Pilots can take action to prevent illusions and their potentially disastrous consequences if they:
1. Understand the causes of these illusions and remain constantly alert for them.
2. Always obtain preflight weather briefings.
3. Do not continue flight into adverse weather conditions or into dusk or darkness unless proficient in the use of flight instruments.
4. Ensure that when outside visual references are used, they are reliable, fixed points on the Earth’s surface.
5. Avoid sudden head movement, particularly during takeoffs, turns, and approaches to landing.
6. Remember that illness, medication, alcohol, fatigue, sleep loss, and mild hypoxia is likely to increase susceptibility to spatial disorientation.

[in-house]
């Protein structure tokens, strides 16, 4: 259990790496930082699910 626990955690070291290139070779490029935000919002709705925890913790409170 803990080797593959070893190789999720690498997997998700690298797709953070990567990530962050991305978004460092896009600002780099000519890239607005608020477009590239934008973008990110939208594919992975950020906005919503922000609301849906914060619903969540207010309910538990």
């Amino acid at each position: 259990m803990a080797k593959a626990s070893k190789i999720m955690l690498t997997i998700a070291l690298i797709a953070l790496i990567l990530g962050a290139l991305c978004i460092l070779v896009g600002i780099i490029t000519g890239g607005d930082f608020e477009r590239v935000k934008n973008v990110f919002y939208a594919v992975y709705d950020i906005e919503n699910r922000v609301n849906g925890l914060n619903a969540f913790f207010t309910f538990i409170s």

7. Most importantly, become proficient in the use of flight instruments and rely upon them.
The sensations, which lead to illusions during instrument flight conditions, are normal perceptions experienced by pilots. These undesirable sensations cannot be completely prevented, but through training and awareness, pilots can ignore or suppress them by developing absolute reliance on the flight instruments. As pilots gain proficiency in instrument flying, they become less susceptible to these illusions and their effects.